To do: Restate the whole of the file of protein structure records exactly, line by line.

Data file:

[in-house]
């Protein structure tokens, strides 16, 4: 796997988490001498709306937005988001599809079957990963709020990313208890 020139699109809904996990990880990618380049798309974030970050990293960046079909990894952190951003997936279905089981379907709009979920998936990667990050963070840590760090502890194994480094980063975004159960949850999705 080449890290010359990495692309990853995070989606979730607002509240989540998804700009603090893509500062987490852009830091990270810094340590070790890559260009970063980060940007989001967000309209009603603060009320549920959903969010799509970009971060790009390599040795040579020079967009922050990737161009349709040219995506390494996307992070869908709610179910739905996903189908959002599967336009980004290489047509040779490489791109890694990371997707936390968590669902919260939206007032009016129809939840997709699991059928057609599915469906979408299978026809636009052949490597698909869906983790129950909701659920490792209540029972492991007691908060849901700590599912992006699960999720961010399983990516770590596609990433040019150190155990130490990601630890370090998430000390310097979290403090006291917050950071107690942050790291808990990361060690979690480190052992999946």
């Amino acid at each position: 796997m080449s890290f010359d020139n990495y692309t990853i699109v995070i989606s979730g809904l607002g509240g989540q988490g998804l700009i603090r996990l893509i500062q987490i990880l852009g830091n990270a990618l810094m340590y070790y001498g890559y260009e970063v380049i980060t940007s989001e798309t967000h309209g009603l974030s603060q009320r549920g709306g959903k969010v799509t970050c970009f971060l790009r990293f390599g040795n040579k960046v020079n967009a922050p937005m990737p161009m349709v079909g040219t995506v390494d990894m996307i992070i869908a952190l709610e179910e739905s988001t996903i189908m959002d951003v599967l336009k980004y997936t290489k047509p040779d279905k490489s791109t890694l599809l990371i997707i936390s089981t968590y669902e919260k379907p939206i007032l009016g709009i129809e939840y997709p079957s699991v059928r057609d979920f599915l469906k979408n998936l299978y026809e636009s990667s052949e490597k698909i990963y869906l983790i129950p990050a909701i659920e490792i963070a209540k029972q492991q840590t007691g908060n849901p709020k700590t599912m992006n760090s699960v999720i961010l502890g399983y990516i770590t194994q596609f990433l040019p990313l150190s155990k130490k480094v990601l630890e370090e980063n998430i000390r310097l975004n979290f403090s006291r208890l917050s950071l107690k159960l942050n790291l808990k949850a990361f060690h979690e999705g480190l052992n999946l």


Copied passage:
[in-house]
């Protein structure tokens, strides 16, 4: 796997988490001498709306937005988001599809079957990963709020990313208890 020139699109809904996990990880990618380049798309974030970050990293960046079909990894952190951003997936279905089981379907709009979920998936990667990050963070840590760090502890194994480094980063975004159960949850999705 080449890290010359990495692309990853995070989606979730607002509240989540998804700009603090893509500062987490852009830091990270810094340590070790890559260009970063980060940007989001967000309209009603603060009320549920959903969010799509970009971060790009390599040795040579020079967009922050990737161009349709040219995506390494996307992070869908709610179910739905996903189908959002599967336009980004290489047509040779490489791109890694990371997707936390968590669902919260939206007032009016129809939840997709699991059928057609599915469906979408299978026809636009052949490597698909869906983790129950909701659920490792209540029972492991007691908060849901700590599912992006699960999720961010399983990516770590596609990433040019150190155990130490990601630890370090998430000390310097979290403090006291917050950071107690942050790291808990990361060690979690480190052992999946």
């Amino acid at each position: 796997m080449s890290f010359d020139n990495y692309t990853i699109v995070i989606s979730g809904l607002g509240g989540q988490g998804l700009i603090r996990l893509i500062q987490i990880l852009g830091n990270a990618l810094m340590y070790y001498g890559y260009e970063v380049i980060t940007s989001e798309t967000h309209g009603l974030s603060q009320r549920g709306g959903k969010v799509t970050c970009f971060l790009r990293f390599g040795n040579k960046v020079n967009a922050p937005m990737p161009m349709v079909g040219t995506v390494d990894m996307i992070i869908a952190l709610e179910e739905s988001t996903i189908m959002d951003v599967l336009k980004y997936t290489k047509p040779d279905k490489s791109t890694l599809l990371i997707i936390s089981t968590y669902e919260k379907p939206i007032l009016g709009i129809e939840y997709p079957s699991v059928r057609d979920f599915l469906k979408n998936l299978y026809e636009s990667s052949e490597k698909i990963y869906l983790i129950p990050a909701i659920e490792i963070a209540k029972q492991q840590t007691g908060n849901p709020k700590t599912m992006n760090s699960v999720i961010l502890g399983y990516i770590t194994q596609f990433l040019p990313l150190s155990k130490k480094v990601l630890e370090e980063n998430i000390r310097l975004n979290f403090s006291r208890l917050s950071l107690k159960l942050n790291l808990k949850a990361f060690h979690e999705g480190l052992n999946l």